The Thin Dime-This is mother's (Harriet E. Adair) dream

Written by her daughter Florence Frank

Adair, Harriet E 1886-PictureShe was old, and often I called in to talk with her for a while and sometimes I would stay to give her daughter a chance to go out for the evening. 

I was young, full of life and vigor, and in looking at her, it was difficult to visualize that I could ever be like that. Her hands lay idly in her lap, the skin like old parchment wrinkled with the veins standing out in dark inky lines across the back. You could see the jerky movement as she raised them to wipe her dull watery eyes with her handkerchief.

Did I ever tell you my dream about the thin dime? She ask in her quavering voice. "No, you haven't grandma," I answered. "It seemed that Jeddie, my husband, and I were going on a journey," she began. "and we were riding on a street car. I could not tell just where we were going, but at last we got off the car, and started to walk until finally we came to a stone wall. There was no opening in the wall and I could not get over, but Jeddie finally got his toe into a crevice and soon scrambled to the top.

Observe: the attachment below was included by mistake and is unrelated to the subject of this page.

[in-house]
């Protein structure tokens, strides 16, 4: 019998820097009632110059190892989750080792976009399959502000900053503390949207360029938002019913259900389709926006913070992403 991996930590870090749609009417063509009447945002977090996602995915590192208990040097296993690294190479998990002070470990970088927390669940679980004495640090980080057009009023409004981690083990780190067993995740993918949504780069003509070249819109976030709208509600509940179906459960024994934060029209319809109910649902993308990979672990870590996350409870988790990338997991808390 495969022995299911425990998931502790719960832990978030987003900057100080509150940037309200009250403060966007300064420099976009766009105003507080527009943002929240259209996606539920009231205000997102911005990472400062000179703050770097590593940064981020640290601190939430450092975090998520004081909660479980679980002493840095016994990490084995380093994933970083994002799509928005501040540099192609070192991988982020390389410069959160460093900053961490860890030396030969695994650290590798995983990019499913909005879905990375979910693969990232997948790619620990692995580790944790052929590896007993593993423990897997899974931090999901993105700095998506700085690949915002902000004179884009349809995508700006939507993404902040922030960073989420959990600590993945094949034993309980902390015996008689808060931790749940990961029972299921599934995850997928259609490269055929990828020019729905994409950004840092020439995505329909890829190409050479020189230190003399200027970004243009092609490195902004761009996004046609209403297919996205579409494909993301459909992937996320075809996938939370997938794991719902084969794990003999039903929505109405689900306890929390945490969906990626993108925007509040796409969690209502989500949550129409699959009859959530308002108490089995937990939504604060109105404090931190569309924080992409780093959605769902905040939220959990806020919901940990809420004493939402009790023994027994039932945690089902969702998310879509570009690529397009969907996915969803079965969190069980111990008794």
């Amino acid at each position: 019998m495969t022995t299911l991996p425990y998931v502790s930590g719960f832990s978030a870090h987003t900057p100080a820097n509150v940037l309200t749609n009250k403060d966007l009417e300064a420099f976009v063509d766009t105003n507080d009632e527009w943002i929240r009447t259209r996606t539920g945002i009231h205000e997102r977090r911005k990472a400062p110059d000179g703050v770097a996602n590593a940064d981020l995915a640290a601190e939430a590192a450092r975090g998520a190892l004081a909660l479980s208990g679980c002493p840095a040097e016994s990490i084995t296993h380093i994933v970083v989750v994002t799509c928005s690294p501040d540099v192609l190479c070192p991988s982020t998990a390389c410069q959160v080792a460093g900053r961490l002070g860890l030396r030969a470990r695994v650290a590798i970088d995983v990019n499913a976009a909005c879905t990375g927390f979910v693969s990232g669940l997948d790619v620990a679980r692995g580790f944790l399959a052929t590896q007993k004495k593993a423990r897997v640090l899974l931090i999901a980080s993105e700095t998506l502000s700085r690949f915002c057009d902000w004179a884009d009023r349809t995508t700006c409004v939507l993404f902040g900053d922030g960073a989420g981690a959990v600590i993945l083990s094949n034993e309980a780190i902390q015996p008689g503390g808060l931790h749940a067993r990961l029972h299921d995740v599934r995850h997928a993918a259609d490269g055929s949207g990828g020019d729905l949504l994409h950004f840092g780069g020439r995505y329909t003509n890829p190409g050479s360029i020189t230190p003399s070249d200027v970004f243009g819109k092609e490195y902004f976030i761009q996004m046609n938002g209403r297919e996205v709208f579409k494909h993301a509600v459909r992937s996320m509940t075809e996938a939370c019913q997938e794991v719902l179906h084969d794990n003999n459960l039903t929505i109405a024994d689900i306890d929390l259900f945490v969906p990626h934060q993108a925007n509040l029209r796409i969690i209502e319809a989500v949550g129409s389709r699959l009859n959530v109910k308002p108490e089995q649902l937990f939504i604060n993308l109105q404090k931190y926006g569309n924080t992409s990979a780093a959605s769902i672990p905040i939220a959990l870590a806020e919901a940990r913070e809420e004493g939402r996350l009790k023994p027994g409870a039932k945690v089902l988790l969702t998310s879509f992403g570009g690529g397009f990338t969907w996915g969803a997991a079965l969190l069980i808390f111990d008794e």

He turned to me Florence, and said "You'd better go on back. I don't think you can make it. I'll go on alone." I watched him go on up the hill on the other side of the wall and could see him plainly as he turned and waved his hand good bye; then he was gone.

I looked in my purse to see if I had car-fare to take me back home. My coin purse was empty! Old Worn DimeWhat was I to do! I emptied all the contents of the bag out upon the ground, searching frantically among them, but could find no money. "Then with desperation, I felt once more back inside the bag. Down in one corner, I found a thin dime, almost worn smooth with use! I hastily crammed the things back into my purse and boarded the next car to come back home--alone. You see, that dream was almost prophetic--Jeddie has gone on, but I am still here."

She raised the shaking hands once again to wipe away a tear. She seemed so frail, so lonely--that I wondered, looking at her, if the journey back home alone, had to her, been worth even a thin dime. 


Just Lonely - By Harriet Jolley
Leaving the Nest


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